My mistletoe cactus has started to go brown at the roots. What can I do?
The roots darkening, particularly if they are also becoming slimy or soft in texture, is usually an indication that the soil is staying too wet. It is a common problem with these cacti. Tropical cacti, like your Rhipsalis, grow in a pocket of moss or debris in the crook of a tree branch or a rock. Despite the humid, jungle conditions of their native habitats, these cacti are adapted to grow in a media that is prone to dryness. By contrast, we tend to keep the plants in hanging containers that have few or no drain holes. The result is soil that drains very slowly and which leads to rot. The roots deteriorate and the cells at the tips of the branches burst, leading to yellowing and branch drop.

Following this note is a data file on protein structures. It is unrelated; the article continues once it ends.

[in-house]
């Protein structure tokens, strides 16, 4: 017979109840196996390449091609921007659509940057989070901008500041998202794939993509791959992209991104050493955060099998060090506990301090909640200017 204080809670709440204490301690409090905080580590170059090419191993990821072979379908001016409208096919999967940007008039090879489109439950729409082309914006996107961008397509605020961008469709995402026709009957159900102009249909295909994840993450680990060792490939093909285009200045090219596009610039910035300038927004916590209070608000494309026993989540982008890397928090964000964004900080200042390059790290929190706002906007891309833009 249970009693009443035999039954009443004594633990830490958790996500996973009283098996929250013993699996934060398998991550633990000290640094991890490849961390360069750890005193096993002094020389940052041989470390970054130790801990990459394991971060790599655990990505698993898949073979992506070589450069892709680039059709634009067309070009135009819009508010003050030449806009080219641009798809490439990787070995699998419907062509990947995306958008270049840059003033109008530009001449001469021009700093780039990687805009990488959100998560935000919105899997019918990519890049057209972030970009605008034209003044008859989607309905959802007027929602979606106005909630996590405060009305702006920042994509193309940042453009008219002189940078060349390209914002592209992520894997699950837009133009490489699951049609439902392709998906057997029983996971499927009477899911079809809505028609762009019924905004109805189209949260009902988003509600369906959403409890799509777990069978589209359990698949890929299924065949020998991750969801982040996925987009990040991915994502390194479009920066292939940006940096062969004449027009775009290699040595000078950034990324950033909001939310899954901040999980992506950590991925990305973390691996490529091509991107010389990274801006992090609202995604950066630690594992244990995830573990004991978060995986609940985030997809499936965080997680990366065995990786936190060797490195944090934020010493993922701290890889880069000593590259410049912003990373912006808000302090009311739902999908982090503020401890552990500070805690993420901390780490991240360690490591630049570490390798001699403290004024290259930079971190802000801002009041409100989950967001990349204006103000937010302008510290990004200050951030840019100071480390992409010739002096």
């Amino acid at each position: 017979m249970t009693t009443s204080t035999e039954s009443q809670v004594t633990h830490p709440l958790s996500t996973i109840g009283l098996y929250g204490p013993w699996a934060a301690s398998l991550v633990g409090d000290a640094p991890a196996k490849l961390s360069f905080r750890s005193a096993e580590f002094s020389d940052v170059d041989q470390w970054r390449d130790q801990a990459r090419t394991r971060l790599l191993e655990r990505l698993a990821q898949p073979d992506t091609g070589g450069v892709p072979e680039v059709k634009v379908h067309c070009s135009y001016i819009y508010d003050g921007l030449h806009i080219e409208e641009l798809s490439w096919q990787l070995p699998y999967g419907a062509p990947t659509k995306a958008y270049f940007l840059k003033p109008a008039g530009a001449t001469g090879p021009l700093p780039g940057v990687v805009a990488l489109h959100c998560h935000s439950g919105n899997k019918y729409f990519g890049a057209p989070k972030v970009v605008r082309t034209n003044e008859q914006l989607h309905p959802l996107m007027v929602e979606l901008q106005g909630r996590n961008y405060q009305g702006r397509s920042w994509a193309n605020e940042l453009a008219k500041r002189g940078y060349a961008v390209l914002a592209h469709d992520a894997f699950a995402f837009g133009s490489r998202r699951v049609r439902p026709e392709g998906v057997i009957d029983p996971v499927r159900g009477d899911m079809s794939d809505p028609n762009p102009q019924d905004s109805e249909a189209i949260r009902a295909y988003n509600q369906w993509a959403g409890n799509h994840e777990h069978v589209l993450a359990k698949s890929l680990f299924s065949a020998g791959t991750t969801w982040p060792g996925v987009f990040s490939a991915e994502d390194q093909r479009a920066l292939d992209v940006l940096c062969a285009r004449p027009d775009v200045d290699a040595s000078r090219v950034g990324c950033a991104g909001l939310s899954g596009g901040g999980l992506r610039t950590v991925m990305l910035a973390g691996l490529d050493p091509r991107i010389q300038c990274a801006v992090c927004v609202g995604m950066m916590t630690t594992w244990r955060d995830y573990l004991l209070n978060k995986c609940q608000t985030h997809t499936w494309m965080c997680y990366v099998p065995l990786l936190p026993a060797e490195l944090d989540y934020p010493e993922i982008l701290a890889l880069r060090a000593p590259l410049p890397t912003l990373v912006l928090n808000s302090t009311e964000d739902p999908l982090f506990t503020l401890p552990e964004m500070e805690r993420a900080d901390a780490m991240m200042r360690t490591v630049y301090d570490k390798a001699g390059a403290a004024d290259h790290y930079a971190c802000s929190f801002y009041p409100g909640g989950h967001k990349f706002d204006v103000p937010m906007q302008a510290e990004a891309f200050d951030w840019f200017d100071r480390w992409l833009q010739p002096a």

Soil should also be replaced annually with appropriate, fast draining planting medium to maintain great texture and drainage. More complete information on caring for your plant can be found in our Guide to Mistletoe and Coral Cactus.
What to do now? You can unpot your plant and inspect the roots. If they are mostly dark and soft/ slimy/ mushy, the plant is unlikely to survive. If there is just a bit of damage, cut back the damaged roots into healthy root tissue with a sterilized cutting tool. Repot in a container with great drainage and a mixture of potting medium recommended it the guide above. Make any corrections in care to follow the routine recommended in the guide, particularly as regard the periods of the annual cycle when water reduction is important.
Courtesy of NYBG Plant Information Service
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